‘The View’ co-host Jedediah Bila reveals how Fox News kept her from wearing pants on air
The women of “The View” celebrated Equal Pay Day by talking about the continued developments in the Bill O’Reilly and Fox News sexual harassment cases. Fox announced yesterday that they anticipate more women will come forward with allegations against O’Reilly.
Monday, the women discussed the problems that the culture has because they continue to allow these people or institutions to continue. Co-host Jedediah Bila said that she believes there won’t be any accountability because Fox News is a money-making enterprise and O’Reilly their cash-cow. However, advertisers are now coming forward saying that they no longer wish to have their ads aired during O’Reilly’s shows.
“I certainly think it changes the equation for Fox News in large part,” co-host Sunny Hostin noted. “If you look at O’Reilly’s numbers, the ‘O’Reilly Factor’ brings in millions so, what that means is once advertisers start taking their money away, his worth goes down at Fox News.”
She went on to say that that the problem she believes we’re seeing is that Fox has created a “culture of sexual harassment” at the company.
“It’s a de facto hostile work environment, and until you change the culture by getting rid of the folks that are the vestiges of that culture like Bill O’Reilly,” Hostin continued. “They got rid of Roger Ailes. Clearly, it’s not enough, you’re not going to see changes.”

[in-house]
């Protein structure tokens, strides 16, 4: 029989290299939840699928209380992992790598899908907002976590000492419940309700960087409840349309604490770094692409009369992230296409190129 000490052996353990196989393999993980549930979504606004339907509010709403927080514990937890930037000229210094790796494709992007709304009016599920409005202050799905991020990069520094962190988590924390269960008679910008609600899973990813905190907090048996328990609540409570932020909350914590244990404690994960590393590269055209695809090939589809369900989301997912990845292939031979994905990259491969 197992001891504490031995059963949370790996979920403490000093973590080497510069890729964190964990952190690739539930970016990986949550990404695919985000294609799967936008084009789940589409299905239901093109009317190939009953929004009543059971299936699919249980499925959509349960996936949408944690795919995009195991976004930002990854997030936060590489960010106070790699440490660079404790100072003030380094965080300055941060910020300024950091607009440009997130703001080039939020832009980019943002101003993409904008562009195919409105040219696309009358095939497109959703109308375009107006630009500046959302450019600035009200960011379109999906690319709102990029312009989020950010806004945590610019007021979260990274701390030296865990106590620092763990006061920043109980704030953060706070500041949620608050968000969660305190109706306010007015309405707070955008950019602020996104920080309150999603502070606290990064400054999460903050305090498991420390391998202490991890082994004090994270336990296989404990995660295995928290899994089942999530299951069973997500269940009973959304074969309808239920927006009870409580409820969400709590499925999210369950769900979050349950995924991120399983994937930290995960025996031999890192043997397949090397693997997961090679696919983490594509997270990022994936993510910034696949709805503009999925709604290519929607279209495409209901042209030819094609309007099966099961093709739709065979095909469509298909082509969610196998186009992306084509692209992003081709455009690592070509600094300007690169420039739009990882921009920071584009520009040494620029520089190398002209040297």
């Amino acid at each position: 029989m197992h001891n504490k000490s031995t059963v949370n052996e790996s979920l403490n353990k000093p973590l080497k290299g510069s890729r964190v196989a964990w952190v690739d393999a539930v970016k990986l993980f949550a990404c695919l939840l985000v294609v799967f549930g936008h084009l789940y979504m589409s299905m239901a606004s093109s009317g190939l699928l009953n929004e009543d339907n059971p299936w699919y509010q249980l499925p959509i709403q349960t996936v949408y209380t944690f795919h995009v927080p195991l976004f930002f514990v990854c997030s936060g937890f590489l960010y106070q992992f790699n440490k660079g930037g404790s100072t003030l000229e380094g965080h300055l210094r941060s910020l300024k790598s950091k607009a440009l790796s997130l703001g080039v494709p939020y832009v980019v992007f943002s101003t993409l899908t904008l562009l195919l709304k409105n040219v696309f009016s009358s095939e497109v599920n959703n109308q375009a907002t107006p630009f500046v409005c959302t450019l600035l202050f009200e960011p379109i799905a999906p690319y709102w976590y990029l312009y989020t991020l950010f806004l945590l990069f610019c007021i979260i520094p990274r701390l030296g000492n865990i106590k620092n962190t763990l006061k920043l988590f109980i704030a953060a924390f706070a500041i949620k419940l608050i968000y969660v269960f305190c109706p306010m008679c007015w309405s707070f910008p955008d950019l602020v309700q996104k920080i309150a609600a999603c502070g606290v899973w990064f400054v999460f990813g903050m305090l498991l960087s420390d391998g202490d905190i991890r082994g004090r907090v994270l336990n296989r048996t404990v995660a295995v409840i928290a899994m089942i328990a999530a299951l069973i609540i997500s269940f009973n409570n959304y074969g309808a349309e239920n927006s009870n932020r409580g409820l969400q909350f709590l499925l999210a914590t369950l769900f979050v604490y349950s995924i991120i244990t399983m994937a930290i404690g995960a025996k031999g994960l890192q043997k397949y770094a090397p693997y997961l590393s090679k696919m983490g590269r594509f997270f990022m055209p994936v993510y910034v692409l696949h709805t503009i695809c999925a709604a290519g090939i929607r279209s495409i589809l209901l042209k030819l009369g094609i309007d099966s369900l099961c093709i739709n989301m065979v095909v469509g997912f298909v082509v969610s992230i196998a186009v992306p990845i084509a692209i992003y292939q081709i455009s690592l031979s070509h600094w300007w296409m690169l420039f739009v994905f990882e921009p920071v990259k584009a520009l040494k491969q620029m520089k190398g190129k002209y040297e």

“I have now worked at two networks and I know there is certain feedback you get from people when you look a certain way on air,” co-host Sara Haines said. “I had never heard actually what — until I actually met Jed who worked for Fox some of the requirements of women in their dress codes.”
According to Bila, the women had very specific requirements for clothing that included not wearing pants. However, it wasn’t a written policy, rather on-air talent was required to use clothing from their wardrobe room that was approved clothing. Nowhere in the wardrobe room were there any outfits with pants.
“You used to go into a room and there was a bunch of dresses that you can choose from,” Bila explained. “I was told I wasn’t allowed to wear orange because Roger [Ailes] didn’t like orange. People say, ‘why didn’t you wear pants?’ I wasn’t given a pants option so I had to choose skirts.”
See the full exchange below: